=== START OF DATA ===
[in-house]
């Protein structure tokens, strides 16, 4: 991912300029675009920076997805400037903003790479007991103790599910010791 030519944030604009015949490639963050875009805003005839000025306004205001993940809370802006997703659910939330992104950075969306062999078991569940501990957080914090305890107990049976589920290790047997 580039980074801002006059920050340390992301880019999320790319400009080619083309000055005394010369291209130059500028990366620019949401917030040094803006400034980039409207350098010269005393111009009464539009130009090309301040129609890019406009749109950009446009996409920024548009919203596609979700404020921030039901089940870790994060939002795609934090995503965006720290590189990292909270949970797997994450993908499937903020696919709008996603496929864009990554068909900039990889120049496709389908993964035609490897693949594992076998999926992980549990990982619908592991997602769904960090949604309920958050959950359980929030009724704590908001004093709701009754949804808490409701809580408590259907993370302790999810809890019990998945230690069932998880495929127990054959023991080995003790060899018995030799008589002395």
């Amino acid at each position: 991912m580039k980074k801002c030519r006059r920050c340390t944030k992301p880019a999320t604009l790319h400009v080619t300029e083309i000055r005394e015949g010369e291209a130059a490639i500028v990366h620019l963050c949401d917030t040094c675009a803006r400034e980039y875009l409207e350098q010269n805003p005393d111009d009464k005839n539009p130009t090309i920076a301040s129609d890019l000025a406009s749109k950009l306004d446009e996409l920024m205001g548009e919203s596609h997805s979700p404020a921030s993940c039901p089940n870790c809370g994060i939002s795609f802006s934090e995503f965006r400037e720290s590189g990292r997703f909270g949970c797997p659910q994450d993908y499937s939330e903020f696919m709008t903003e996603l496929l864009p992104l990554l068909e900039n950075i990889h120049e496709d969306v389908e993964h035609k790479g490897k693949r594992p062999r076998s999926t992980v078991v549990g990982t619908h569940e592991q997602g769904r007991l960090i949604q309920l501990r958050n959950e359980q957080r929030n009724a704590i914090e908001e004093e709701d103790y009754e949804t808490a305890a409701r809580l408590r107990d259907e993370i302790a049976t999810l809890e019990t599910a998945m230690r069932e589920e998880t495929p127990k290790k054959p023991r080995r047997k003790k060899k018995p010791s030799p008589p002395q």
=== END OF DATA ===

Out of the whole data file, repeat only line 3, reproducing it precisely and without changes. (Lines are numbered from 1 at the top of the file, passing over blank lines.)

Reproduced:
């Amino acid at each position: 991912m580039k980074k801002c030519r006059r920050c340390t944030k992301p880019a999320t604009l790319h400009v080619t300029e083309i000055r005394e015949g010369e291209a130059a490639i500028v990366h620019l963050c949401d917030t040094c675009a803006r400034e980039y875009l409207e350098q010269n805003p005393d111009d009464k005839n539009p130009t090309i920076a301040s129609d890019l000025a406009s749109k950009l306004d446009e996409l920024m205001g548009e919203s596609h997805s979700p404020a921030s993940c039901p089940n870790c809370g994060i939002s795609f802006s934090e995503f965006r400037e720290s590189g990292r997703f909270g949970c797997p659910q994450d993908y499937s939330e903020f696919m709008t903003e996603l496929l864009p992104l990554l068909e900039n950075i990889h120049e496709d969306v389908e993964h035609k790479g490897k693949r594992p062999r076998s999926t992980v078991v549990g990982t619908h569940e592991q997602g769904r007991l960090i949604q309920l501990r958050n959950e359980q957080r929030n009724a704590i914090e908001e004093e709701d103790y009754e949804t808490a305890a409701r809580l408590r107990d259907e993370i302790a049976t999810l809890e019990t599910a998945m230690r069932e589920e998880t495929p127990k290790k054959p023991r080995r047997k003790k060899k018995p010791s030799p008589p002395q």